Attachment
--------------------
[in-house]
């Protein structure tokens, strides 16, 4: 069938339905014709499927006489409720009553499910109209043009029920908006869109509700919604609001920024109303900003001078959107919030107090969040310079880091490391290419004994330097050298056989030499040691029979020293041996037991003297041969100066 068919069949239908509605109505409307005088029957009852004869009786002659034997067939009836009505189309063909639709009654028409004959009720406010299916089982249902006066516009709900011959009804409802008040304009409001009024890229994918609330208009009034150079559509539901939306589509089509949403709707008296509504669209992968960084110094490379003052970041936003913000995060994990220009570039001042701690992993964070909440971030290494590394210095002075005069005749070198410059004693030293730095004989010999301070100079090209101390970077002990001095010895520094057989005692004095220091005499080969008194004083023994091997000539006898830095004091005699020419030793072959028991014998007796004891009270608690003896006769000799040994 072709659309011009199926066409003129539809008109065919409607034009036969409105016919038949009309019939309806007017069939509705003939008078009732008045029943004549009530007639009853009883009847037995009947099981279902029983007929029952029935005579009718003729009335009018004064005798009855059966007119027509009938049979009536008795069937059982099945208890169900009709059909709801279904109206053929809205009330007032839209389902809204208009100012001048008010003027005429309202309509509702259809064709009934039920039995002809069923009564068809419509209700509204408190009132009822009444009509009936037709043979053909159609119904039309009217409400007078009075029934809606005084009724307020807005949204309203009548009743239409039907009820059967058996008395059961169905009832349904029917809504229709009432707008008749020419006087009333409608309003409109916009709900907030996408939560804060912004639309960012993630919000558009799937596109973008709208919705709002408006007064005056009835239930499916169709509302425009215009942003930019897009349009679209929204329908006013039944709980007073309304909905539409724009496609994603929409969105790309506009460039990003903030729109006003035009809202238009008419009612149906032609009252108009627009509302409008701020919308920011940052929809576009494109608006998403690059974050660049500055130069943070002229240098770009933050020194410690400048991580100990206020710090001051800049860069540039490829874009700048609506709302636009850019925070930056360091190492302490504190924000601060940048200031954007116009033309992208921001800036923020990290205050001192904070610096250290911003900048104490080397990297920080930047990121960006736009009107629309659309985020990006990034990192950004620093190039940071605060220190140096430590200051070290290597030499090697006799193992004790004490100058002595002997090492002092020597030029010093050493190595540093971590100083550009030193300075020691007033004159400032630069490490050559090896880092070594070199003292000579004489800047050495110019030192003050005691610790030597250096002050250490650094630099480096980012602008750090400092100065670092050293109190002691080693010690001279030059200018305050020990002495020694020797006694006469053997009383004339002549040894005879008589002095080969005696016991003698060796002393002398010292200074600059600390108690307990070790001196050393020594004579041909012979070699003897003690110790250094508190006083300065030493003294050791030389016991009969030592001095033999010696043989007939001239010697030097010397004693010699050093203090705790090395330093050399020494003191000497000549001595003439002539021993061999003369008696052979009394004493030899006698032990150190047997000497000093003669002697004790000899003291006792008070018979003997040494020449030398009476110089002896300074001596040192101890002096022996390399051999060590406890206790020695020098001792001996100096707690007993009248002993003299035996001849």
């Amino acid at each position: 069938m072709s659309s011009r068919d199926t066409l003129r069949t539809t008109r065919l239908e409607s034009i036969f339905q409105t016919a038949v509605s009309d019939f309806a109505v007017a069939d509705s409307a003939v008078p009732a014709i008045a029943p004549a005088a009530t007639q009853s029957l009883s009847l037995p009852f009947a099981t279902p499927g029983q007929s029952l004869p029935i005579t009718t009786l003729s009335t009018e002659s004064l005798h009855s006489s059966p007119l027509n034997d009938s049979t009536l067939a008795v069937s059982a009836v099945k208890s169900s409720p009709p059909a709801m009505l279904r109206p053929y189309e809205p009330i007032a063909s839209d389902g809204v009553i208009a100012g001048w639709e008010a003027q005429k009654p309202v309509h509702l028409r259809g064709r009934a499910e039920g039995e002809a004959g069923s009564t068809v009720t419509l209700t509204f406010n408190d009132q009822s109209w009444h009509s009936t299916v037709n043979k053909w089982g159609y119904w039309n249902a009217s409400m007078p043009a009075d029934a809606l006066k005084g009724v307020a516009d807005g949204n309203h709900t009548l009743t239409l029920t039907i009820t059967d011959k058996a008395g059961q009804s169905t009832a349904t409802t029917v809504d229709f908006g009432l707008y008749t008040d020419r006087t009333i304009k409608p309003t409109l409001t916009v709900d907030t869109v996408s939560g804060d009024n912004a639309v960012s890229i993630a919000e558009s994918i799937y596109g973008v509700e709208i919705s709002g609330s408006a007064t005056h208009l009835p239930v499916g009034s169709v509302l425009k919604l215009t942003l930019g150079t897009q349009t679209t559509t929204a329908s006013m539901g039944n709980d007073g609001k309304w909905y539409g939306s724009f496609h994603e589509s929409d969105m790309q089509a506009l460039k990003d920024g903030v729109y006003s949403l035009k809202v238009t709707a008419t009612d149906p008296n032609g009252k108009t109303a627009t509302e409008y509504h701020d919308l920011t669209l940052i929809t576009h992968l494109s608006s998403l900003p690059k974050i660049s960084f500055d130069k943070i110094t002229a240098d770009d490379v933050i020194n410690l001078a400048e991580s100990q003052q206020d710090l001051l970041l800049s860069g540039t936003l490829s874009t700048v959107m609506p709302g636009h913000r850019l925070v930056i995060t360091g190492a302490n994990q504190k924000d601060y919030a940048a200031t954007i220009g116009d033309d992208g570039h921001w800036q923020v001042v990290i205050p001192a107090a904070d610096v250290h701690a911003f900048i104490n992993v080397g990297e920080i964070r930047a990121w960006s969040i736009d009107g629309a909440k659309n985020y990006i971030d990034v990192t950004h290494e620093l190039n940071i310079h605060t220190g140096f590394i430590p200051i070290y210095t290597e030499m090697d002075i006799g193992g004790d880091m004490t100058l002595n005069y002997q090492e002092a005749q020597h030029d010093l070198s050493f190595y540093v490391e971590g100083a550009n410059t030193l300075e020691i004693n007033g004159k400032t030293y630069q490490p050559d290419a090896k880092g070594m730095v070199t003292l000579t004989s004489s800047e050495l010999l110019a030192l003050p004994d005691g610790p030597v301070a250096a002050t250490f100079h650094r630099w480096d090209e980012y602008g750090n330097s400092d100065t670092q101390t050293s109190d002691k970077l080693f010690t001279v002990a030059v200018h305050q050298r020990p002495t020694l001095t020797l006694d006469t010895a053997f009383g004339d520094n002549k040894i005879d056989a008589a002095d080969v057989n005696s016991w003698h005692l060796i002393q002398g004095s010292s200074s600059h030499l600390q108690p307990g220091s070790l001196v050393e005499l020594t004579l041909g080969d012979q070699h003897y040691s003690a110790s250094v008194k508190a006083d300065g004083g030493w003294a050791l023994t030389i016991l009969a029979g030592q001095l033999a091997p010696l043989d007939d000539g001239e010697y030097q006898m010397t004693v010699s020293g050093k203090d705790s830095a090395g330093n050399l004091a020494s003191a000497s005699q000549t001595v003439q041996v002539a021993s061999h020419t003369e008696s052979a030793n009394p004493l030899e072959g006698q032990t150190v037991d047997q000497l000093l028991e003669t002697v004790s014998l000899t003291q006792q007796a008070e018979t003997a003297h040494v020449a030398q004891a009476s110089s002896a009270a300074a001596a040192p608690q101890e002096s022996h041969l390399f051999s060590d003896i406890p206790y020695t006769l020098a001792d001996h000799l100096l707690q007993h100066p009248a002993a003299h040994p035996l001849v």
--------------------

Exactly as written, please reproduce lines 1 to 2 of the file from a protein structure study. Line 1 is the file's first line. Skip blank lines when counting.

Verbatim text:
[in-house]
């Protein structure tokens, strides 16, 4: 069938339905014709499927006489409720009553499910109209043009029920908006869109509700919604609001920024109303900003001078959107919030107090969040310079880091490391290419004994330097050298056989030499040691029979020293041996037991003297041969100066 068919069949239908509605109505409307005088029957009852004869009786002659034997067939009836009505189309063909639709009654028409004959009720406010299916089982249902006066516009709900011959009804409802008040304009409001009024890229994918609330208009009034150079559509539901939306589509089509949403709707008296509504669209992968960084110094490379003052970041936003913000995060994990220009570039001042701690992993964070909440971030290494590394210095002075005069005749070198410059004693030293730095004989010999301070100079090209101390970077002990001095010895520094057989005692004095220091005499080969008194004083023994091997000539006898830095004091005699020419030793072959028991014998007796004891009270608690003896006769000799040994 072709659309011009199926066409003129539809008109065919409607034009036969409105016919038949009309019939309806007017069939509705003939008078009732008045029943004549009530007639009853009883009847037995009947099981279902029983007929029952029935005579009718003729009335009018004064005798009855059966007119027509009938049979009536008795069937059982099945208890169900009709059909709801279904109206053929809205009330007032839209389902809204208009100012001048008010003027005429309202309509509702259809064709009934039920039995002809069923009564068809419509209700509204408190009132009822009444009509009936037709043979053909159609119904039309009217409400007078009075029934809606005084009724307020807005949204309203009548009743239409039907009820059967058996008395059961169905009832349904029917809504229709009432707008008749020419006087009333409608309003409109916009709900907030996408939560804060912004639309960012993630919000558009799937596109973008709208919705709002408006007064005056009835239930499916169709509302425009215009942003930019897009349009679209929204329908006013039944709980007073309304909905539409724009496609994603929409969105790309506009460039990003903030729109006003035009809202238009008419009612149906032609009252108009627009509302409008701020919308920011940052929809576009494109608006998403690059974050660049500055130069943070002229240098770009933050020194410690400048991580100990206020710090001051800049860069540039490829874009700048609506709302636009850019925070930056360091190492302490504190924000601060940048200031954007116009033309992208921001800036923020990290205050001192904070610096250290911003900048104490080397990297920080930047990121960006736009009107629309659309985020990006990034990192950004620093190039940071605060220190140096430590200051070290290597030499090697006799193992004790004490100058002595002997090492002092020597030029010093050493190595540093971590100083550009030193300075020691007033004159400032630069490490050559090896880092070594070199003292000579004489800047050495110019030192003050005691610790030597250096002050250490650094630099480096980012602008750090400092100065670092050293109190002691080693010690001279030059200018305050020990002495020694020797006694006469053997009383004339002549040894005879008589002095080969005696016991003698060796002393002398010292200074600059600390108690307990070790001196050393020594004579041909012979070699003897003690110790250094508190006083300065030493003294050791030389016991009969030592001095033999010696043989007939001239010697030097010397004693010699050093203090705790090395330093050399020494003191000497000549001595003439002539021993061999003369008696052979009394004493030899006698032990150190047997000497000093003669002697004790000899003291006792008070018979003997040494020449030398009476110089002896300074001596040192101890002096022996390399051999060590406890206790020695020098001792001996100096707690007993009248002993003299035996001849």